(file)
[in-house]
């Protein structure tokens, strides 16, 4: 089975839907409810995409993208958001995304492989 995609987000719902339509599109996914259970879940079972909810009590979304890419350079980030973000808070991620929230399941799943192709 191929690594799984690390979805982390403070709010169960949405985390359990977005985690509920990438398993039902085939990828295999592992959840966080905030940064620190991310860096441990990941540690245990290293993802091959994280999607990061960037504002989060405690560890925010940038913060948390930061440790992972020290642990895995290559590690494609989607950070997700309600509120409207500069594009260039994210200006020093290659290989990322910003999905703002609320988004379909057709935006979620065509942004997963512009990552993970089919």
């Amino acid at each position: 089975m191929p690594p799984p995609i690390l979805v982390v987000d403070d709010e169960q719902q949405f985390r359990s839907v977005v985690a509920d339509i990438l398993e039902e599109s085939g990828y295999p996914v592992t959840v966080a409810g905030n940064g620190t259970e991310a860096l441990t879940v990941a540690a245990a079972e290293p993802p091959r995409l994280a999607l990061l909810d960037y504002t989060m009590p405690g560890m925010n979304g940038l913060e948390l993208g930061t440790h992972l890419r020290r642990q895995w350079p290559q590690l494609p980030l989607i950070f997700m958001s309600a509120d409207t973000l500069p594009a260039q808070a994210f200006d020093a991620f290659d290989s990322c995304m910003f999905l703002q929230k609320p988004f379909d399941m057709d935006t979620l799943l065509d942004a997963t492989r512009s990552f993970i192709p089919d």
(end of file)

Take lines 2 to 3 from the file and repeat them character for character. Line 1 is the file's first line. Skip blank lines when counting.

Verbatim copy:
């Protein structure tokens, strides 16, 4: 089975839907409810995409993208958001995304492989 995609987000719902339509599109996914259970879940079972909810009590979304890419350079980030973000808070991620929230399941799943192709 191929690594799984690390979805982390403070709010169960949405985390359990977005985690509920990438398993039902085939990828295999592992959840966080905030940064620190991310860096441990990941540690245990290293993802091959994280999607990061960037504002989060405690560890925010940038913060948390930061440790992972020290642990895995290559590690494609989607950070997700309600509120409207500069594009260039994210200006020093290659290989990322910003999905703002609320988004379909057709935006979620065509942004997963512009990552993970089919």
């Amino acid at each position: 089975m191929p690594p799984p995609i690390l979805v982390v987000d403070d709010e169960q719902q949405f985390r359990s839907v977005v985690a509920d339509i990438l398993e039902e599109s085939g990828y295999p996914v592992t959840v966080a409810g905030n940064g620190t259970e991310a860096l441990t879940v990941a540690a245990a079972e290293p993802p091959r995409l994280a999607l990061l909810d960037y504002t989060m009590p405690g560890m925010n979304g940038l913060e948390l993208g930061t440790h992972l890419r020290r642990q895995w350079p290559q590690l494609p980030l989607i950070f997700m958001s309600a509120d409207t973000l500069p594009a260039q808070a994210f200006d020093a991620f290659d290989s990322c995304m910003f999905l703002q929230k609320p988004f379909d399941m057709d935006t979620l799943l065509d942004a997963t492989r512009s990552f993970i192709p089919d």